Now we will take a look at how to handle asynchronous code execution in Dart. When working with Flutter you will do various operations such as Network Calls and Database access that should be executed asynchronously.

Importing Library in Dart

In Dart to get async support you need to import the async library.


The async library contains something called Future. Future is something that is based on the observer pattern. If you familiar with Rx or Promises in Javascript you are good to go.

In simple terms, a Future defines something that will happen in the ‘future’ i.e. in future a value will be returned to us. Lets see Future in action.

Future is a generic type, i.e. Future<T>, you have to specify what type of value will we returned in the future.

We have defined a function named getAJoke that returns a Future<String>. You create a Future with the new keyword, the Future constructor takes in a function that return the value of type T. Whatever you return in the anonymous function will be the retuned value of the Future.

In main we call the getAJoke function which returns Future<String>. We subscribe to the Future by calling the then functions which registers a callback, called when the value is emitted by the Future. We also register a catchError to handle any exceptions occurred during the execution of a Future. In our example we don’t have any exceptions occurring.

Below is an example where an exceptions occurs.

Now in this example the result is returned immediately. But in production you will use Future to execute some code that takes time, for example, a network call. We can simulate that behaviour using Future.delayed().

Now if your run the program, it will take 2 second to out the result. Let’s see another example.

As you can see I have added a print statement after calling the function. In this scenario, the print statement executes first and after that the value returned from Future is printed. This is the expected behaviour we want from Future. But, what if we have a Future and we want to execute it first, before going ahed in for more execution. This is where async/await comes into action.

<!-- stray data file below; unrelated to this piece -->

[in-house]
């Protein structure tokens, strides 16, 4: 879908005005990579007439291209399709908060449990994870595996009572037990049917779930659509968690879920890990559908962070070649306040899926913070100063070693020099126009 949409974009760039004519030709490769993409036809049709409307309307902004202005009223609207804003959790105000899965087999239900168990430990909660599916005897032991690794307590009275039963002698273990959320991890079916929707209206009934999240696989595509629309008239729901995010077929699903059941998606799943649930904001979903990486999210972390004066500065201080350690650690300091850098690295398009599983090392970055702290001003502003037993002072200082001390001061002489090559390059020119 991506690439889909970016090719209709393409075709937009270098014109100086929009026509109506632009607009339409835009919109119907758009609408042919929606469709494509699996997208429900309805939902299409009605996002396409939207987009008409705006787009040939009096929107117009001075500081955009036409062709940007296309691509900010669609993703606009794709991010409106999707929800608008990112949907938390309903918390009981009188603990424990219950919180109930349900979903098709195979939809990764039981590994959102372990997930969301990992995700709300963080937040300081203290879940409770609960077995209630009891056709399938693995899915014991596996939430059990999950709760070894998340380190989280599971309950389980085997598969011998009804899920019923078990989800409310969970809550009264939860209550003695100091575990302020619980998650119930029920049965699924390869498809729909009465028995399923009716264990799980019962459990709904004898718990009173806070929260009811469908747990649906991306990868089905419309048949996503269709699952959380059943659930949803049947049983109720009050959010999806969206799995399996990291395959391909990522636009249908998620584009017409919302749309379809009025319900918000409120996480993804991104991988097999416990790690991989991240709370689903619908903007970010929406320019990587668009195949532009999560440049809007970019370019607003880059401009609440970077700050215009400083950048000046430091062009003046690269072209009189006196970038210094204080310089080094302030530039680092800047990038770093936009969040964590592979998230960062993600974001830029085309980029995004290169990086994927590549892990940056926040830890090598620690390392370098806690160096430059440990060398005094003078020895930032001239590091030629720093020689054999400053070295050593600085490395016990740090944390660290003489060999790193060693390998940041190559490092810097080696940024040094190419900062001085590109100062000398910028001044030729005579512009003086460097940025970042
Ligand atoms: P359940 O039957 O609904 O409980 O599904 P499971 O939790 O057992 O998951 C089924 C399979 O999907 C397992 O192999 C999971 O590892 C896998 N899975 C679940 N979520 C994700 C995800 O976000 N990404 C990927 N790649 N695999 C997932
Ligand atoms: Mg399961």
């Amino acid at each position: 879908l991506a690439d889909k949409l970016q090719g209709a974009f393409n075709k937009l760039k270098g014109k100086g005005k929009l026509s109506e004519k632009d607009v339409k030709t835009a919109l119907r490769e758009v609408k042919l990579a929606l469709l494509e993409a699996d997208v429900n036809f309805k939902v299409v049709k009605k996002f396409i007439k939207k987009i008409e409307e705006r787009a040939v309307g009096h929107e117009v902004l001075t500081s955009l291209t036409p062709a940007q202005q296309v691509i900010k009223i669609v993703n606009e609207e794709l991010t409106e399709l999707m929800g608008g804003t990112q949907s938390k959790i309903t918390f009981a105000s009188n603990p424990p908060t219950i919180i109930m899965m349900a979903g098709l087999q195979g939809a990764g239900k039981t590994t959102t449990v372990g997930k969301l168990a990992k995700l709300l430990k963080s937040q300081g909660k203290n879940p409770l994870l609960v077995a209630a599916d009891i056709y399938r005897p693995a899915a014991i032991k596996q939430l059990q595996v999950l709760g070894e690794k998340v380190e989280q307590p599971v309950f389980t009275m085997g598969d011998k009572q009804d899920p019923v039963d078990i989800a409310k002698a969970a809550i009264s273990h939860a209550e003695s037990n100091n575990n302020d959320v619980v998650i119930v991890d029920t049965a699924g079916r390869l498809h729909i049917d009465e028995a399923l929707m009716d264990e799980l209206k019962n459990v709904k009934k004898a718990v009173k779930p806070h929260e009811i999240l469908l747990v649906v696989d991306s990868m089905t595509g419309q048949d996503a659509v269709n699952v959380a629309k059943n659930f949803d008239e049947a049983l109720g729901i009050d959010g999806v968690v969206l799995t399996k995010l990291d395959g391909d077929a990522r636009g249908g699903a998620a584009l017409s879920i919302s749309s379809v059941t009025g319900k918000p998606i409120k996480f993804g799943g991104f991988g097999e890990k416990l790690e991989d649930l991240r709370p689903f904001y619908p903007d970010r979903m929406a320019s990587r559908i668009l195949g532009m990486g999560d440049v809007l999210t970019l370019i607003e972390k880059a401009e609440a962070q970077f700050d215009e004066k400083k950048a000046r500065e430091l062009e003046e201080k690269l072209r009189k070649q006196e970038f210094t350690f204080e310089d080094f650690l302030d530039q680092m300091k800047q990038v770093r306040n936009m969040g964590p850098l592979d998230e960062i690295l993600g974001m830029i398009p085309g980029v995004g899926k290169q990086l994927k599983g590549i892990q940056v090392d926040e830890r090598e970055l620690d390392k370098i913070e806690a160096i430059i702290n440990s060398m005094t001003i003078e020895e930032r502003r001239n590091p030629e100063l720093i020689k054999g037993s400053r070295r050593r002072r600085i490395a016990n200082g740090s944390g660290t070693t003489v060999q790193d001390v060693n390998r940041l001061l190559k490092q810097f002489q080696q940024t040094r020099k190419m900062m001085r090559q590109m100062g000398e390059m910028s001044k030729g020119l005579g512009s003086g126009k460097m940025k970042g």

Never miss a post from TheTechnoCafe


As you can see we have added the async keyword before the curly brace of our main function on line 3 (we will come to that later). We have added await keyword before calling the getAJoke function, what this does is wait for the result to be returned from the Future before moving forward. We have wrapped our code in a try/catch block we want to catch any exception (which we caught before using the catchError callback). To use the keyword await you will have to mark the function with async keyword, else it won’t work.

That is it for this tutorial series, now you are ready to dive into Flutter and make some beautiful apps.

I highly recommend reading the official Language Tour.

Previous Tutorial << Just enough Dart for Flutter – Tutorial 03 – Classes and Generics.

Gurleen Sethi

How can I tell you about myself in just a few lines, to get to know me you can reach out to me, email, text, call, or any other method of communication you like. I am always there for you!


Andy · July 3, 2018 at 9:32 pm

Great work,
Future, await async, probably,
is one of the most important aspects for Flutter and UWP,
I think, you should expand, on this,
again, good work.

jose · October 21, 2018 at 5:59 pm

Great tutorial :D, thanks

Michael Forde · December 2, 2018 at 8:25 pm

Great series, many thanks. 😁

Rayleigh · December 18, 2018 at 2:18 pm

Really great. Thanks

    Gurleen Sethi · December 21, 2018 at 11:38 pm

    Your welcome.

mamad · April 7, 2019 at 9:57 am

fast and complete tutorial for beginning dart language 😀
excellent work thanks a lot.

shafik · April 24, 2019 at 7:20 am

Appreciate your work.

meAndreas · December 18, 2019 at 3:17 pm

I would not say it’s a good explanation of using Async/Await

Jelani Thompson · March 26, 2020 at 1:05 am

Thanks for this awesome series!

Flutter Crash Course - 6 - Networking Basics - TheTechnoCafe · September 2, 2019 at 7:07 pm

[…] The actual http call will be made in a method named _fetchPosts. This will be an async function. (If you don’t know how asynchronous methods work, read this tutorial). […]

Leave a Reply

Your email address will not be published. Required fields are marked *

twenty − eighteen =